Randi tried to spread the message that Geller's techniques were simple charlatan tricks, old Israeli shtick masked by a trustworthy voice and a warm smile. Randi performed Geller's tricks himself for Barbara Walters. He arranged for Johnny Carson's staff to foil Geller on The Tonight Show. "I'm just feeling very weak tonight," Geller explained to Carson when he couldn't perform anything supernatural.

In 1975, Randi published his first book, The Magic of Uri Geller, later retitled The Truth About Uri Geller. A series of lawsuits and countersuits between Randi and Geller ensued. Geller won a suit against Randi in a Japanese court, claiming Randi had defamed him, but the judge awarded Geller 500,000 yen, or just $2,000. Randi boasts that he has never paid a dime to anyone who has sued him.

"Randi is my best unpaid publicist," Geller says in a phone call from his home in London. "If I had to get a calculator and see how much a high-priced Madison Avenue entertainment publicist would cost, I'd have to say that I got around $10 million worth of free publicity from skeptics."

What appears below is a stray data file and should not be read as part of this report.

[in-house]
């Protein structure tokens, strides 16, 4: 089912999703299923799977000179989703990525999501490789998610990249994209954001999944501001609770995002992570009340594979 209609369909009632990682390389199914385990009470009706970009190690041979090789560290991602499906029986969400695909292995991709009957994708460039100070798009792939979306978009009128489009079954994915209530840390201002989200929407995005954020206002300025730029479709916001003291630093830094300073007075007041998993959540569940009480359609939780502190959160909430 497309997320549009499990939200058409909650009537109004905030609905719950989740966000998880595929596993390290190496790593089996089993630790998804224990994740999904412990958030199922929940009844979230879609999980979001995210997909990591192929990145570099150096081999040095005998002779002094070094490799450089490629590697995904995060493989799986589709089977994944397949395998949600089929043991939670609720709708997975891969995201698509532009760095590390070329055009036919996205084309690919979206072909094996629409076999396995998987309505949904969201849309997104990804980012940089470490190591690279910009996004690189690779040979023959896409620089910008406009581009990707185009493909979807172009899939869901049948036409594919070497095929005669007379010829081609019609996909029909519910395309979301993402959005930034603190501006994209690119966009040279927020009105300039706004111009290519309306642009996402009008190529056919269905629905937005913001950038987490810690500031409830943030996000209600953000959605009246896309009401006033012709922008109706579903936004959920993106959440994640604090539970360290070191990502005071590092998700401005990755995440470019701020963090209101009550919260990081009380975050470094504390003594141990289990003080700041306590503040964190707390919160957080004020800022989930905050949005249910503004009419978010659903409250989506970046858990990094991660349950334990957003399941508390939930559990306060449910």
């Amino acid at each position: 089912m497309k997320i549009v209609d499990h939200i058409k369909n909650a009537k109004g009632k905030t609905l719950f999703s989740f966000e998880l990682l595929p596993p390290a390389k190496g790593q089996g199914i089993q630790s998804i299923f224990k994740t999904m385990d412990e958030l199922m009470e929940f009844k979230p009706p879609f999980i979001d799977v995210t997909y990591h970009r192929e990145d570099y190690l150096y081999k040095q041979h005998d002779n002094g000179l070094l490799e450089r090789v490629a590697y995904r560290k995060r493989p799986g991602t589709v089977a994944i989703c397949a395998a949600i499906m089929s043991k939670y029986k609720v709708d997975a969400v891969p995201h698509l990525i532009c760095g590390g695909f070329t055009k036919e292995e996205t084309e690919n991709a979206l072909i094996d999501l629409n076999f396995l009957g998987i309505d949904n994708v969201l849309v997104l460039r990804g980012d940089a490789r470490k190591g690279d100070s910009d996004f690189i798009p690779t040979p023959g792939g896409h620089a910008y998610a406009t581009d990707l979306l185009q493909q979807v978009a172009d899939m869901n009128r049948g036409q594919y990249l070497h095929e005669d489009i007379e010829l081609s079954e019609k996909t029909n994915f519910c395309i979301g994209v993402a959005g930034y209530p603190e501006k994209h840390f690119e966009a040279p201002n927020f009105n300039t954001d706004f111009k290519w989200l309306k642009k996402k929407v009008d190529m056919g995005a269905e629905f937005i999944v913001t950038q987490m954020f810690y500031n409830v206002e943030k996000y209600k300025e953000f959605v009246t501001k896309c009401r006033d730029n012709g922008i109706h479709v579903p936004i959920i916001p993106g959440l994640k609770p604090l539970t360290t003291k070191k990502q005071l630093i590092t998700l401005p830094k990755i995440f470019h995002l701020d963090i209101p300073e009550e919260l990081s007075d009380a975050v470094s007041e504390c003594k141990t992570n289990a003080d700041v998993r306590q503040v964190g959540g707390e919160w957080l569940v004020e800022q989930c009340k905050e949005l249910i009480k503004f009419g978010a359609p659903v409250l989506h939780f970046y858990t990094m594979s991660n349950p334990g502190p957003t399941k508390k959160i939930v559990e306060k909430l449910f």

Geller speaks with an old-world show-business charisma not unlike Randi's. Under other circumstances, the two might have even become friends, but to Randi, Geller has crossed an ethical line — he never came clean about his tricks.

Geller doesn't see it that way. "Without the skeptics, I wouldn't be Uri Geller," he says. "They made me. They created me. They kept the aura, the legend, the mystery, the mysticism around Uri Geller. I owe them bouquets of flowers for keeping my career alive. If they wanted to finish me off over three decades ago, all they had to do is not talk about me. They should have shut up."